It’s true that some eggs are healthier, tastier and more environmentally friendly than others, but despite all the label claims, it’s often difficult to know exactly what you’re getting with supermarket eggs. Many of those claims are unregulated by the U.S. Department of Agriculture (USDA), leaving it up to the consumer to discover their meaning (see How to Decode Egg Cartons). What’s a shopper to do? One strategy is to learn about the different companies (how big are they? where are they based? who are the stockholders?) to help you decide which you prefer to support. Another is to find a local source for fresh eggs, or even to get a few chickens of your own and declare your independence from the supermarket egg case.

In rural areas, suburbs and even cities nationwide, more and more people are discovering that keeping a few hens takes no more effort than keeping a dog, and that they can have eggs as good as or better than the priciest eggs in the grocery store — and have fun doing it.

Raising Urban Birds

Mad City Chickens is a case in point. In April 2002, Alicia Rheal and Bryan Whiting had been keeping half a dozen hens in a small coop behind their house in Madison, Wis., for almost a year. One day, an animal control worker showed up.



“Apparently, someone was concerned we were going to eat them,” Rheal says. The animal control worker admitted he wasn’t sure of the city’s rules on chickens and referred them to a zoning officer. The zoning officer said that while city ordinances permitted any number of chickens to be kept inside a house, outdoor poultry were prohibited. “He was really nice about it, though,” Rheal says. “He suggested we try to get that changed.”

So the Rheals gave away their flock and decided to see what they could do. They got in touch with a city council member and began talking to neighbors. They wrote an article for the local newspaper, asking for support. Before long they had uncovered a thriving “urban chicken underground,” dozens of people across the city who were quietly keeping chickens and who were only too happy to come out of their shells.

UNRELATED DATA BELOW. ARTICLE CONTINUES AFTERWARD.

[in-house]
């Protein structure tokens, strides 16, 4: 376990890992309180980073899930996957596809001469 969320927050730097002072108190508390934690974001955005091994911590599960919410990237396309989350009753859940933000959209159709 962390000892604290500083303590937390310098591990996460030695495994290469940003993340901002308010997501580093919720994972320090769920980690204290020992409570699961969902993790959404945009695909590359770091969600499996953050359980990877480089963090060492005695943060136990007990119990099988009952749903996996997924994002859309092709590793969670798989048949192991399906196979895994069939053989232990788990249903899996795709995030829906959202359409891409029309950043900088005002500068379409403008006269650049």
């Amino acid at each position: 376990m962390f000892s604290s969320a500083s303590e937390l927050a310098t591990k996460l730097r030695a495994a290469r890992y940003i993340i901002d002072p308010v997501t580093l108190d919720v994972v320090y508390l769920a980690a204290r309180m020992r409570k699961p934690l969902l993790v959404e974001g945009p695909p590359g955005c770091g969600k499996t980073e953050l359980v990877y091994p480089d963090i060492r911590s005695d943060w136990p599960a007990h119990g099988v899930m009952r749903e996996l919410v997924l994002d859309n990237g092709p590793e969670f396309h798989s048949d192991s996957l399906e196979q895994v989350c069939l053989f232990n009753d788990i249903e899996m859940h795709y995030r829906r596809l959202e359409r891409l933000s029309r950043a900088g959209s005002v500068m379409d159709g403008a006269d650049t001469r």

zhai whirlston
10/18/2012 7:35:58 AM

seed oil press http://www.seedoilpress.com//index.html Glad to be here and learn about this.


TODD REECE
3/2/2011 8:59:17 AM

I want to know how to convince a 14 yo daughter that home grown chickens are a good source of meat. Much better than Wendy's.... She wanted chickens last year, we had some great eggs... until dogs came and visited... After we lost the first 4 birds out of the original 7, the dogs didn't come back for a while...Never the less they got 2 more and we refortified the coop and got two more grown chicks. A coyote got them a short time later. But my question is that my daughter is steadfast that she doesn't want to get them to be meat birds. I try to explain that with the price of food and the benefits of knowing where they come from and that they were given a good life... but she really doesn't want to even consider the benefits.... I was thinking as the bird ages out of laying time, that they could become meat birds. I'm at a loss. I've never harvested a chicken. I imagine it won't be the most pleasant thing I've ever done. One of the coyote's victims I had to wring their neck. Is there some way to reason with her or overcome her objection? Or do I just go old school and "its the way its going to be and thats it". This is my daughter and I DO see where this world is going...And there will be far more people needing to be self sufficient in order to stave off hunger in the future.How does 1 keep kids from thinking chicks are pets??? "I'll eat grass before I eat one of our chickens" This could have huge ramifications for us in the future...


Uriahsmommy
8/15/2007 1:23:47 PM

I, too, would like plans for the pyramid-shaped coop pictured in this article. Do you have them? Mother Responds: We do not have this plan, but the photo shows all of the wooden pieces and the wire fencing necesary to make it the size that works best for you.